Many challenges remain in developing such a weapon, including making it fit on a ship, making it safe and simple for sailors to operate and making it reliable enough to protect the lives of hundreds of crew members.

Jefferson lab's laser is currently packaged in a clunky machine 240 feet long, 30 feet wide and about 4 feet tall.

And despite the record-setting power recently produced, it is not enough for missile defense. Neil estimates a beam 10 times more powerful is needed.

Such power should be attainable under a plan to upgrade the laser to 100 kilowatts, but Neil predicts it will be at least five years — and, perhaps, never — before a weapons system moves from lab to ships.

"So far, the answer is a firm maybe," Neil said.

While the Navy focuses on military uses, other researchers — including a Harvard University doctor and a NASA engineer — may generate commercial spinoffs.

Dr. Rox Anderson, a dermatology professor at Harvard Medical School, thinks lasers can cure adult acne and zap fatty deposits. His research even suggests bigger potential — laser surgery to clear clogged arteries, associated with strokes and heart disease.

"We're onto something here, and I'm sort of picking the low-hanging fruit," said Anderson, who directs of Wellman Center for Photomedicine at Massachusetts General Hospital in Boston. "Their free-electron laser is a unique source that allows us to do the early phase of studies to see what's possible. It's sort of a feasibility tester."

The Defense Department financed Anderson's work at Jefferson Lab with a $100,000 grant. It is interested in tapping lasers for military medical programs.

With the lab's laser, Anderson tested the effects of different wavelengths and power levels of infrared light on pig skin and fat, and on human tissue left over after surgeries. He discovered the right setting to destroy fat cells and acne-causing oil glands while leaving skin and surrounding tissue unharmed.

"It's kind of like micro surgery, knocking out the cells that just create the gland," Anderson said.

His work may lead to a breakthrough cure for adult acne, a particular problem for women.

"We have many treatments, but no cures," said Anderson, who helped develop laser hair removal 15 years ago.

Based on test results, he has installed a refrigerator-size prototype laser in his Harvard research lab. Within months, he said, he hopes to begin tests on live animals and, later, clinical trials on people.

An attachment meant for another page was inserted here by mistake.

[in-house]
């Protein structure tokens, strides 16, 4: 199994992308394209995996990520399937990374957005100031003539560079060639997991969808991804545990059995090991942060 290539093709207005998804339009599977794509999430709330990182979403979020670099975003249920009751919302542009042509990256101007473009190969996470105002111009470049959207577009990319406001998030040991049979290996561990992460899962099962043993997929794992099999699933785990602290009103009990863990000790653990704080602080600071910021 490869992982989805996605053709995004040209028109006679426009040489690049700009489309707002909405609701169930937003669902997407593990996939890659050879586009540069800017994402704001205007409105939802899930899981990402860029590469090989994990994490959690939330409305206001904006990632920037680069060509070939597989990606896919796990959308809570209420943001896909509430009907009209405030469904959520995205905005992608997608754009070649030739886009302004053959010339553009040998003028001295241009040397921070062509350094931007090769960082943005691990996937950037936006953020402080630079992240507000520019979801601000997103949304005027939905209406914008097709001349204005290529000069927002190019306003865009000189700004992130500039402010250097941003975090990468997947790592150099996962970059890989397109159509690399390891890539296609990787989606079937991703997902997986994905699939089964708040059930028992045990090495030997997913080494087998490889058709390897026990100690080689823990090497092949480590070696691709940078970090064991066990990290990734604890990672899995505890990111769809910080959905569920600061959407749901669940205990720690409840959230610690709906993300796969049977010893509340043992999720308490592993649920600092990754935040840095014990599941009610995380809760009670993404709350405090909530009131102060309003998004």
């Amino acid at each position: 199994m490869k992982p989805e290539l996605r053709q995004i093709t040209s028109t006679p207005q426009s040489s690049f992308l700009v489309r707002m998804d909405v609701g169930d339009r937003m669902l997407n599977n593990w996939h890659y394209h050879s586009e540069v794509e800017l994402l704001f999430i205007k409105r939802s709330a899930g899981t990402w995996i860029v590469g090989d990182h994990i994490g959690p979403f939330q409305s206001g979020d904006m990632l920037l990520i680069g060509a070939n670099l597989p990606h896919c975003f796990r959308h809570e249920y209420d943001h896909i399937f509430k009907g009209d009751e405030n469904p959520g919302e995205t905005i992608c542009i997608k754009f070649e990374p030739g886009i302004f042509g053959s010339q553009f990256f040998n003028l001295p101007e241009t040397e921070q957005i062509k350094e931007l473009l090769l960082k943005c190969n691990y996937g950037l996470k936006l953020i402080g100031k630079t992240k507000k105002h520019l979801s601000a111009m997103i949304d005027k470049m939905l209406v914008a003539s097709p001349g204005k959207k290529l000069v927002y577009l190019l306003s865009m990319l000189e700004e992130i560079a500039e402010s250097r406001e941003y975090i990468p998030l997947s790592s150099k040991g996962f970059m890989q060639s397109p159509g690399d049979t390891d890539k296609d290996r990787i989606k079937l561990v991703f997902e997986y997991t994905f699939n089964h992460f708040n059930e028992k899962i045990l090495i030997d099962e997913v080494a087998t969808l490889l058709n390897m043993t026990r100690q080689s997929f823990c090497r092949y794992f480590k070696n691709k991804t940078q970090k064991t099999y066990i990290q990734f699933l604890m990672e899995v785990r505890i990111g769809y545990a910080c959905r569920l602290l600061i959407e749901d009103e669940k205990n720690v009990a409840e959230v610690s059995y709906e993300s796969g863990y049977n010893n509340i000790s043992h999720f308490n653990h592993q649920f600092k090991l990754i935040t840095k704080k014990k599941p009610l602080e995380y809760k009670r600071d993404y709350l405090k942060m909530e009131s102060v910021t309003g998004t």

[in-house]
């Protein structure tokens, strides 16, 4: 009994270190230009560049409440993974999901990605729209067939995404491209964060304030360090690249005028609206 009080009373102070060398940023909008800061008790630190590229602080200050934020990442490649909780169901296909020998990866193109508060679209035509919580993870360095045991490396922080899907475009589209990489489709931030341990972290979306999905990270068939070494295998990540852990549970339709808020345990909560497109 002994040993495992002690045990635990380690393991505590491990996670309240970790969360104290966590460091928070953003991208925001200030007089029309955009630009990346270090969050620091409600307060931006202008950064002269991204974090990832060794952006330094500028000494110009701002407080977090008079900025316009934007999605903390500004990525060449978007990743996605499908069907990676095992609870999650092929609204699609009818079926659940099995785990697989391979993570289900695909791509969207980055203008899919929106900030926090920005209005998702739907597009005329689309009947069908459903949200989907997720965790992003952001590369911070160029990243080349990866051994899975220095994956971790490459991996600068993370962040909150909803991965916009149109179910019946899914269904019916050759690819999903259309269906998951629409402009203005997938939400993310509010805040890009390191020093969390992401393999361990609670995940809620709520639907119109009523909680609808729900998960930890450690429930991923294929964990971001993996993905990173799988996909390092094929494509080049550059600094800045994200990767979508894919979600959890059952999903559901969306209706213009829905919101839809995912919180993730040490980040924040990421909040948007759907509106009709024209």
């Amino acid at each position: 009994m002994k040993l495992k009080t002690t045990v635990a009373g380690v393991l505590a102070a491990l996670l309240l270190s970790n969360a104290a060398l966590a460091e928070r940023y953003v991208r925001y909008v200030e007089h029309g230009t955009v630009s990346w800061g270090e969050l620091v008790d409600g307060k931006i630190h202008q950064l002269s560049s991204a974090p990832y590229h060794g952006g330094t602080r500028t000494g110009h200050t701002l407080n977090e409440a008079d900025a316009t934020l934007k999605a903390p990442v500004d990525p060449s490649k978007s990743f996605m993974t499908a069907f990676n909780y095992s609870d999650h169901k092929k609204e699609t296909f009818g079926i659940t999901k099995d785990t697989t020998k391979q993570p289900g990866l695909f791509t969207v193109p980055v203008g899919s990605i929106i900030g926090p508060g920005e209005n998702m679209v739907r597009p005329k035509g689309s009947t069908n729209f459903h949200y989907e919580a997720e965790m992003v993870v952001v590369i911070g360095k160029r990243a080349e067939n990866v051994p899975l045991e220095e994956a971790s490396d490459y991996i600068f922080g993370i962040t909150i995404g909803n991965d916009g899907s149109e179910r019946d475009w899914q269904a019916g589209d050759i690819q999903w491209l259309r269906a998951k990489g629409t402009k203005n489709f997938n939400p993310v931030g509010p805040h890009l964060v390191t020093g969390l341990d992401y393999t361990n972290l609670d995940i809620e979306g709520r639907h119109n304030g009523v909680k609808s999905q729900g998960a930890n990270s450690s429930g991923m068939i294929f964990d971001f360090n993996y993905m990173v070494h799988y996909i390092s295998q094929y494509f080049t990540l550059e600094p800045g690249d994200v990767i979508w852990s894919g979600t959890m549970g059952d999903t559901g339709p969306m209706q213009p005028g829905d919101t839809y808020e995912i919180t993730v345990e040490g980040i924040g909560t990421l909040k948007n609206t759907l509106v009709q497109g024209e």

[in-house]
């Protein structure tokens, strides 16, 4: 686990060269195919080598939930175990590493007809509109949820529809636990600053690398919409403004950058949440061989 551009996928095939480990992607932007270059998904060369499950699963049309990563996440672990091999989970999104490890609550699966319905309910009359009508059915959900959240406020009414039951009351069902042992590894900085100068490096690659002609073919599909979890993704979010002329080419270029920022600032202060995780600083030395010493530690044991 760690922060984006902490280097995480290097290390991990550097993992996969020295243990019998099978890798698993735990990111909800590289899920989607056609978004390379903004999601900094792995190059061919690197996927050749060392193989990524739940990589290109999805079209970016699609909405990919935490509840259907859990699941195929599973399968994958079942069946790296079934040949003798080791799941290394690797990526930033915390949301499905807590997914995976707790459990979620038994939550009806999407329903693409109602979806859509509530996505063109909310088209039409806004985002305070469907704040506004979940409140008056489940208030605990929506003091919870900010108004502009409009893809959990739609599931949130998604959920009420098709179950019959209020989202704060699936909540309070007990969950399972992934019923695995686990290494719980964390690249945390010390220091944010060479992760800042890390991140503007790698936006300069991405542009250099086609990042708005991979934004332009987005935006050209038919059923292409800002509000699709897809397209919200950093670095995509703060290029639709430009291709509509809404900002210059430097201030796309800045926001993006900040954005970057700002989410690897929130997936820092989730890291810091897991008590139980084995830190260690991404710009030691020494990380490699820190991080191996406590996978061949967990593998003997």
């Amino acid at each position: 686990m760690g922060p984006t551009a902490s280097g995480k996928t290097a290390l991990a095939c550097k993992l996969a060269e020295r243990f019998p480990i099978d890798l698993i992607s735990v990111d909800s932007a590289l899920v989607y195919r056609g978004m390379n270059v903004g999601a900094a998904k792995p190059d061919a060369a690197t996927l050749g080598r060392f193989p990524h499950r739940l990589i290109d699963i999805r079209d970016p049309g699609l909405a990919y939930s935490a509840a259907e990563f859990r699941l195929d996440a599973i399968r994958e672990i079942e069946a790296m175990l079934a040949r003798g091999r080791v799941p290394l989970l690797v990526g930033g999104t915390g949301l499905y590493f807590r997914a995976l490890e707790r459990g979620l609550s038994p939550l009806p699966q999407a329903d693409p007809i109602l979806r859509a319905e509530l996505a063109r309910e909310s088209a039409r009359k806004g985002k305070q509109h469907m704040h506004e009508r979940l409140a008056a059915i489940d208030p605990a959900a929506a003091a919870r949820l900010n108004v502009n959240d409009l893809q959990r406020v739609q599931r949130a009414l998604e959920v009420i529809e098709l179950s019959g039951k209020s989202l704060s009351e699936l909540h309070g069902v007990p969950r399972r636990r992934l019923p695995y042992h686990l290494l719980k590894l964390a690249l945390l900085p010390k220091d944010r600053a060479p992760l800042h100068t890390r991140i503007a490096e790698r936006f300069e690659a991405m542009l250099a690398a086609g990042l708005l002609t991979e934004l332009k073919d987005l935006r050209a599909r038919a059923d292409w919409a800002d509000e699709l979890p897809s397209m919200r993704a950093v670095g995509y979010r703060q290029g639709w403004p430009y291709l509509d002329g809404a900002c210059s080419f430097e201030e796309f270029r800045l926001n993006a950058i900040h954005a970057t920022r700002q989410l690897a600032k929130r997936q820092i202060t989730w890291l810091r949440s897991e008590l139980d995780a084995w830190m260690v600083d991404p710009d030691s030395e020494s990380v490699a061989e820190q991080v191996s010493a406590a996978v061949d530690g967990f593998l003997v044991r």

The ultimate hope: Going commercial with a laser dermatologists can put in their offices.

Even more tantalizing than zapping pimples, perhaps, is the potential to dissolve artery-clogging fat deposits.

"We haven't done the research, but I am interested in the possibilities," Anderson said.

For more than five years, a NASA engineer has experimented with the free-electron laser to create carbon-fiber nanotubes.

Mike W. Smith, an aerospace engineer at NASA Langley Research Center in Hampton, believes they could revolutionize air and space travel.

The fibers — strong, lightweight and good conductors of electricity — hold promise for building airplanes and lunar landers. They also could make good sensors, alerting mechanics, for example, to replace a jet's landing gear.

His problem is one of size. Shooting the big laser at a target of graphite powder inside a football-size chamber, Smith now can produce a pint full of the sooty microscopic fibers. He needs to fill buckets.

"The primary goal is to make enough" so that manufacturing a product would be affordable, Smith said.

Scientists plan to test the fibers' durability in space next year on a shuttle trip to the international space station.

Smith predicted that commercial products using small amounts of carbon-fiber nanotubes could hit shelves within two years.

The research being done by the Navy, Anderson and Smith just scrapes the surface of the laser's potential, said Neil, of the Jefferson Lab.

As the lab begins to upgrade the laser's power capabilities for a second time, more and more possibilities appear.

It could lead scientists to new cancer treatments or computer microchips able to withstand heat better than standard silicon chips, opening the door for faster, more powerful computers.

The laser might help companies make parts for satellites no bigger than a hockey puck that could be built in three hours — compared with 300 hours today.

"That's $20 million eight times a day," Neil said. "That'll pay for my vacation in Aruba, for sure."

— Reach Jon W. Glass at (757) 446-2318 or